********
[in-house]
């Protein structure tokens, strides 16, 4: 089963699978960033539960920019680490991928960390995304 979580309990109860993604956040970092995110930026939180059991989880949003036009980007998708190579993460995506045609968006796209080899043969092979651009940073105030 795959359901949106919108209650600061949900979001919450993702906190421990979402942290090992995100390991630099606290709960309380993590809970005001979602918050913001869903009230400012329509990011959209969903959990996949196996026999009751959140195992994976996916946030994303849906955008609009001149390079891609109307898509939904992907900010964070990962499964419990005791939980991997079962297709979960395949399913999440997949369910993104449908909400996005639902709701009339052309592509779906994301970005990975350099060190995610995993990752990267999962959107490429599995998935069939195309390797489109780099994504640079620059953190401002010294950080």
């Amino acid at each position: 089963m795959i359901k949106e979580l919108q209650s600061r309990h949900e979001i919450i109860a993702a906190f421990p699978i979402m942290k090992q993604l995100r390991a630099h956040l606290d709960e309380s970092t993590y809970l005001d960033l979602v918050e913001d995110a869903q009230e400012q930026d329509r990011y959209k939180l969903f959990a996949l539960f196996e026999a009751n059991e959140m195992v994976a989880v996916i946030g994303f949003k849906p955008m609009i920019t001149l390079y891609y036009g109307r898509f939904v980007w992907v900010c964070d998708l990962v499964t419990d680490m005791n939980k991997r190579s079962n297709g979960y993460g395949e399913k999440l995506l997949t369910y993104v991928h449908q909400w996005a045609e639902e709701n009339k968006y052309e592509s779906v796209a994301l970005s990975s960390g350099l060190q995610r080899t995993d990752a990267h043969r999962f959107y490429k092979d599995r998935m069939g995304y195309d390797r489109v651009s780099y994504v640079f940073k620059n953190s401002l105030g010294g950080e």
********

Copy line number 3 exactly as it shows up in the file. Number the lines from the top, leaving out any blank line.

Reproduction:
């Amino acid at each position: 089963m795959i359901k949106e979580l919108q209650s600061r309990h949900e979001i919450i109860a993702a906190f421990p699978i979402m942290k090992q993604l995100r390991a630099h956040l606290d709960e309380s970092t993590y809970l005001d960033l979602v918050e913001d995110a869903q009230e400012q930026d329509r990011y959209k939180l969903f959990a996949l539960f196996e026999a009751n059991e959140m195992v994976a989880v996916i946030g994303f949003k849906p955008m609009i920019t001149l390079y891609y036009g109307r898509f939904v980007w992907v900010c964070d998708l990962v499964t419990d680490m005791n939980k991997r190579s079962n297709g979960y993460g395949e399913k999440l995506l997949t369910y993104v991928h449908q909400w996005a045609e639902e709701n009339k968006y052309e592509s779906v796209a994301l970005s990975s960390g350099l060190q995610r080899t995993d990752a990267h043969r999962f959107y490429k092979d599995r998935m069939g995304y195309d390797r489109v651009s780099y994504v640079f940073k620059n953190s401002l105030g010294g950080e």